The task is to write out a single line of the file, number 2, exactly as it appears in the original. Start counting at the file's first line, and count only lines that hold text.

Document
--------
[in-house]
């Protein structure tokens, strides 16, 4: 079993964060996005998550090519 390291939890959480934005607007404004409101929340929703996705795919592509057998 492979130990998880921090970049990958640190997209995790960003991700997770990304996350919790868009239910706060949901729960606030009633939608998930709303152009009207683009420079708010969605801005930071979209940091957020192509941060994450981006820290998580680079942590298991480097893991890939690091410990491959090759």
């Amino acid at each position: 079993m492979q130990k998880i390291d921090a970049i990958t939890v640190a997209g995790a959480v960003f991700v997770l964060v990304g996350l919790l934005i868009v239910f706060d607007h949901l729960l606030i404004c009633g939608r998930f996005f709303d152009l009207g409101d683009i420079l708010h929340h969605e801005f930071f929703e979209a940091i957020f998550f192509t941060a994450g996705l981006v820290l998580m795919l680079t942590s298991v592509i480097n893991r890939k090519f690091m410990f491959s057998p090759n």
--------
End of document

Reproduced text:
């Protein structure tokens, strides 16, 4: 079993964060996005998550090519 390291939890959480934005607007404004409101929340929703996705795919592509057998 492979130990998880921090970049990958640190997209995790960003991700997770990304996350919790868009239910706060949901729960606030009633939608998930709303152009009207683009420079708010969605801005930071979209940091957020192509941060994450981006820290998580680079942590298991480097893991890939690091410990491959090759």